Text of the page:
Bill Owens first picked up a camera in college, when he took a photography class and received a “C” for his efforts. And as he puts it, “That was the end of that.” He says he flunked out of college after 3 days, after signing up for French language school, in France. But since he was in France, he decided to travel on hitchhiking around the world. After returning to the US and after President Kennedy’s assassination he joined the Peace Corp. Serving in the Peace Corps in Jamaica, he watched as a photographer came by to photograph the Corp teachers and decided once again he wanted to be a photographer.
Bill Owens (BO) “I bought a book called, ‘The Family of Man’ and studied those photographs. I then bought a used Leica for $10. It had a hole in the lens but I fixed it with shoe polish, and I started photographing the village. That was the first (photo) essay I ever did, probably around 1965.”
He returned to San Francisco and went back to school at San Francisco State, studying visual anthropology with Dr. John Collier, a FSA (Farm Security Administration) photographer.
BO “So I really cut my teeth on the documentary style. I studied Dorothea Lange and Russell Lee and all of those photographers were my gurus. Then I got my first job at the Livermore Independent (newspaper) in 1968.”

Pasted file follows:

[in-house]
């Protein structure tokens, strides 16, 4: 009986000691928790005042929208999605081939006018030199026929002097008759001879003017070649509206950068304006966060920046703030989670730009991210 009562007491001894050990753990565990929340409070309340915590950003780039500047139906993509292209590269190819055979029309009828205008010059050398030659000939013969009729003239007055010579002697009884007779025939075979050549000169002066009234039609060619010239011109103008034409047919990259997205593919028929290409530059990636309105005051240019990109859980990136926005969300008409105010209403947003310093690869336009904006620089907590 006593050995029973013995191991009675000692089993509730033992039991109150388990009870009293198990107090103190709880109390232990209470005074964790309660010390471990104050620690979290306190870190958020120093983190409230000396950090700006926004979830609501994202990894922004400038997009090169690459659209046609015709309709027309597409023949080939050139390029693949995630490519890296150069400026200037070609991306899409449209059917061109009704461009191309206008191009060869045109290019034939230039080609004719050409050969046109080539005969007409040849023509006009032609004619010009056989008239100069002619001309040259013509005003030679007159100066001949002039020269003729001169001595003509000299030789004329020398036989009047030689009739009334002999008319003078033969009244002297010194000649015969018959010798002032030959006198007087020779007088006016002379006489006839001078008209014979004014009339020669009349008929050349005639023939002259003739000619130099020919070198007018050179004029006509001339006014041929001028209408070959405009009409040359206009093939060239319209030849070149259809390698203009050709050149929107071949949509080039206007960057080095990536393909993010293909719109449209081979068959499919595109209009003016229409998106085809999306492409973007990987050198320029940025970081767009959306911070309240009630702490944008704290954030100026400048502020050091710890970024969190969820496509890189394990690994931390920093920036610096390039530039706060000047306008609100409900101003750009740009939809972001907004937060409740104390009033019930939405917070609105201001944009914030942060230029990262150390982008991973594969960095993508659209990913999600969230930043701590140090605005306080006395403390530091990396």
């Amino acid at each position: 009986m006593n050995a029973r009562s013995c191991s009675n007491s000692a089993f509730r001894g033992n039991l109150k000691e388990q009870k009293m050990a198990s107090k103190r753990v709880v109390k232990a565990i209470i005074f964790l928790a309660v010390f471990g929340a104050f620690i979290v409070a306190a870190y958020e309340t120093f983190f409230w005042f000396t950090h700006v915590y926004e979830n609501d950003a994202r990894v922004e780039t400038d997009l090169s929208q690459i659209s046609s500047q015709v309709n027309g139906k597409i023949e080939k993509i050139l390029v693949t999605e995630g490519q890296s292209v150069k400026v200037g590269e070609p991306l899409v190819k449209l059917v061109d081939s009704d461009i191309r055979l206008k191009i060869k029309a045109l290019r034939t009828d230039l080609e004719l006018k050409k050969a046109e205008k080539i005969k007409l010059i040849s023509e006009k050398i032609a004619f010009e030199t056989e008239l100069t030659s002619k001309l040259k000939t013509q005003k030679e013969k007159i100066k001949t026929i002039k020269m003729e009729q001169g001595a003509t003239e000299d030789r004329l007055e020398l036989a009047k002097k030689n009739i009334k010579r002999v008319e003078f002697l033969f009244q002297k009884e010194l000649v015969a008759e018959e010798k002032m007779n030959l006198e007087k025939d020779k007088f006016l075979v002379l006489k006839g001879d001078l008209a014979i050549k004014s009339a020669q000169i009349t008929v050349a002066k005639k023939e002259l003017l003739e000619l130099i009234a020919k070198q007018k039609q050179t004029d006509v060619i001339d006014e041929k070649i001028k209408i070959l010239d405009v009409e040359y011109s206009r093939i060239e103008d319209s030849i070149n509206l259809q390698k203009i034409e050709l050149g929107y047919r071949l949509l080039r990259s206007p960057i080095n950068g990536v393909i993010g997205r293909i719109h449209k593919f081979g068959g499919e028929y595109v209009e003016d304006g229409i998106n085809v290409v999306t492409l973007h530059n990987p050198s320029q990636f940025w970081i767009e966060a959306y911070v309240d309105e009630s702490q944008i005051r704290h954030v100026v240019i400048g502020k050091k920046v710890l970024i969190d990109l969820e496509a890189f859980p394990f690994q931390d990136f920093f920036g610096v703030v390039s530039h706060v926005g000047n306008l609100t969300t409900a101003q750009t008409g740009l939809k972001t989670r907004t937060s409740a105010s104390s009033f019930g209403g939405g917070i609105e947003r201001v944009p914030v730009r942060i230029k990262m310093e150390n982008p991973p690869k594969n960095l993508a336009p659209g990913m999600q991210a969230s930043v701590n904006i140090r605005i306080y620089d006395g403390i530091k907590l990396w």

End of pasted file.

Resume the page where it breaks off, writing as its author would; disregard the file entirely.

In December of 1969, there was the Altamont Concert that featured the Rolling Stones, Santana, Jefferson Airplane, The Flying Burrito Brothers and Crosby, Stills, Nash & Young. Bill Owens was one of the few photographers there. He happened to be in a position to witness the Hell’s Angels beating people up with cue sticks and documented the event. During those tumultuous times—while attending an anti-war protest—Owens’ himself was beaten up. Each time he went home and recounted his experiences at the typewriter. All these years later he saved that account, now a browned piece of typing paper. It will be on display in the upcoming Carmel Visual Arts exhibition along with a photograph of Owens himself getting beat up, all part of his memorabilia. The signed Altamont to America book will be available at the CVA exhibition and will be for sale.
BO “That Altamont book is going to be a huge success because I’ve got 35 photographs from the event that no other photographer in the world has.”
The exhibition at Carmel Visual Arts is titled, Bill Owens | The American Dream, with over 20 silver gelatin photographs, masterfully composed. They pull you right into living moments that have long past us by. But also the sensory response to the photographs is truly compelling. Owens doesn’t mock anyone’s situation but does bathe us in not only sensuality but also the vulnerability of his subjects. People seem to trust Bill Owens and his camera.
BO “I met the enemy and he is us! I can photograph in this town because I live here and I know people. I knew that National Geographic could not rip me off because of that. I’ve known photographers that go around suburbia and take 1000s of photographs of the exteriors. They never went inside the house and knew the people. They never photographed the kitchen, the bedroom, the backyard, the swimming pool, the kid’s birthday parties. I really cut my teeth on that documentary tradition and wanted to show life as it was without doing a value judgment, saying how ticky-tacky life really is. I tell everyone when I do my lectures, don’t go to Alaska and photograph the Indians. Leave them alone. Everything in the world has already been documented. I promise you, there are two million pictures of Machu Picchu. Everything to be done is right in front of you.”